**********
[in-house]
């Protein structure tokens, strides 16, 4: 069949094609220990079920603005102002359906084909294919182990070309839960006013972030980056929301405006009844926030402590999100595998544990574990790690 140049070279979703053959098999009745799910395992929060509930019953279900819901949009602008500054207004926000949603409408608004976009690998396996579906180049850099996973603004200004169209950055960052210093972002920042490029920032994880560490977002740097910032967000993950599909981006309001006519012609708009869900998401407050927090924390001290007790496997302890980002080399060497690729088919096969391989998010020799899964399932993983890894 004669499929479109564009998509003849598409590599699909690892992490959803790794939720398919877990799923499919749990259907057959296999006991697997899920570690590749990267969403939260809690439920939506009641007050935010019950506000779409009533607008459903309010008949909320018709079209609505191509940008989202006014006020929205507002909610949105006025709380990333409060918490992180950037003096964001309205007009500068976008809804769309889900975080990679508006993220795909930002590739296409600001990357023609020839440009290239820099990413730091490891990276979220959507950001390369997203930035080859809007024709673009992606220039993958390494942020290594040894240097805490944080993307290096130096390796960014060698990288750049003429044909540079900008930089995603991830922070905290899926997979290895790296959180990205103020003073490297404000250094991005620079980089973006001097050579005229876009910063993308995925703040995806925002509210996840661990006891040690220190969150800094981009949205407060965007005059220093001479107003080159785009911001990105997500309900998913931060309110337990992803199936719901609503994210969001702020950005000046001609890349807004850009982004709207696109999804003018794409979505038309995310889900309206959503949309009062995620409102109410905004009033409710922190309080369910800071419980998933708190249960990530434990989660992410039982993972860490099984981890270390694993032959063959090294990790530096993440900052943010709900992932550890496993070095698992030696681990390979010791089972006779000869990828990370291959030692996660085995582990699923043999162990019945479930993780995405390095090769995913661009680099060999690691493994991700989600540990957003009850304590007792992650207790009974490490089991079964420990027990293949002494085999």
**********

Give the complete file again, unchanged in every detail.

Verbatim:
[in-house]
């Protein structure tokens, strides 16, 4: 069949094609220990079920603005102002359906084909294919182990070309839960006013972030980056929301405006009844926030402590999100595998544990574990790690 140049070279979703053959098999009745799910395992929060509930019953279900819901949009602008500054207004926000949603409408608004976009690998396996579906180049850099996973603004200004169209950055960052210093972002920042490029920032994880560490977002740097910032967000993950599909981006309001006519012609708009869900998401407050927090924390001290007790496997302890980002080399060497690729088919096969391989998010020799899964399932993983890894 004669499929479109564009998509003849598409590599699909690892992490959803790794939720398919877990799923499919749990259907057959296999006991697997899920570690590749990267969403939260809690439920939506009641007050935010019950506000779409009533607008459903309010008949909320018709079209609505191509940008989202006014006020929205507002909610949105006025709380990333409060918490992180950037003096964001309205007009500068976008809804769309889900975080990679508006993220795909930002590739296409600001990357023609020839440009290239820099990413730091490891990276979220959507950001390369997203930035080859809007024709673009992606220039993958390494942020290594040894240097805490944080993307290096130096390796960014060698990288750049003429044909540079900008930089995603991830922070905290899926997979290895790296959180990205103020003073490297404000250094991005620079980089973006001097050579005229876009910063993308995925703040995806925002509210996840661990006891040690220190969150800094981009949205407060965007005059220093001479107003080159785009911001990105997500309900998913931060309110337990992803199936719901609503994210969001702020950005000046001609890349807004850009982004709207696109999804003018794409979505038309995310889900309206959503949309009062995620409102109410905004009033409710922190309080369910800071419980998933708190249960990530434990989660992410039982993972860490099984981890270390694993032959063959090294990790530096993440900052943010709900992932550890496993070095698992030696681990390979010791089972006779000869990828990370291959030692996660085995582990699923043999162990019945479930993780995405390095090769995913661009680099060999690691493994991700989600540990957003009850304590007792992650207790009974490490089991079964420990027990293949002494085999």